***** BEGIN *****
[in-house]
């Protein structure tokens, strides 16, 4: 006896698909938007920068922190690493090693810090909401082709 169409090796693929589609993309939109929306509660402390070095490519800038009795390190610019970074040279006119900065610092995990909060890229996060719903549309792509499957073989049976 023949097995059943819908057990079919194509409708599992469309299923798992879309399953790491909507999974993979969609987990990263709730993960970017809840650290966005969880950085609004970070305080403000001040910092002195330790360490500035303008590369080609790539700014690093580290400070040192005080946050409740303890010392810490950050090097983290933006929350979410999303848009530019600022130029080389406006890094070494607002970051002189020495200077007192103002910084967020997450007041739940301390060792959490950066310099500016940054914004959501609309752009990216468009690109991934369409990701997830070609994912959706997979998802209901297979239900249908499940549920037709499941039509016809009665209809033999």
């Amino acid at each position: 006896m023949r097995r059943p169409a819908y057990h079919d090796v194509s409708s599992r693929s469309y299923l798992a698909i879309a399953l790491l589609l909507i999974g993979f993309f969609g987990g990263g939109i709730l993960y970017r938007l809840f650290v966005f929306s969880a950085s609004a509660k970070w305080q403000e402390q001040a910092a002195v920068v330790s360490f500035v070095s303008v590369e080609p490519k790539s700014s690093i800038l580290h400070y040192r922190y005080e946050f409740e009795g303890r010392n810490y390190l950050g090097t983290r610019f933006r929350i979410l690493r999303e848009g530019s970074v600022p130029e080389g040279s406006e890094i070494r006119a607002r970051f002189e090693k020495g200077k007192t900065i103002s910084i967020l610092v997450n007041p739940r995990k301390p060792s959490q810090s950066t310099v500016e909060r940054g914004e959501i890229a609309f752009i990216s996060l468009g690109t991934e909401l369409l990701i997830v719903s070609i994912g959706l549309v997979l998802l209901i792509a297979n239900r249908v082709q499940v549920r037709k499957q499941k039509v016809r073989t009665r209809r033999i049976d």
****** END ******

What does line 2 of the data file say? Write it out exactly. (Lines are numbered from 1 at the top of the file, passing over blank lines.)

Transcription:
């Protein structure tokens, strides 16, 4: 006896698909938007920068922190690493090693810090909401082709 169409090796693929589609993309939109929306509660402390070095490519800038009795390190610019970074040279006119900065610092995990909060890229996060719903549309792509499957073989049976 023949097995059943819908057990079919194509409708599992469309299923798992879309399953790491909507999974993979969609987990990263709730993960970017809840650290966005969880950085609004970070305080403000001040910092002195330790360490500035303008590369080609790539700014690093580290400070040192005080946050409740303890010392810490950050090097983290933006929350979410999303848009530019600022130029080389406006890094070494607002970051002189020495200077007192103002910084967020997450007041739940301390060792959490950066310099500016940054914004959501609309752009990216468009690109991934369409990701997830070609994912959706997979998802209901297979239900249908499940549920037709499941039509016809009665209809033999």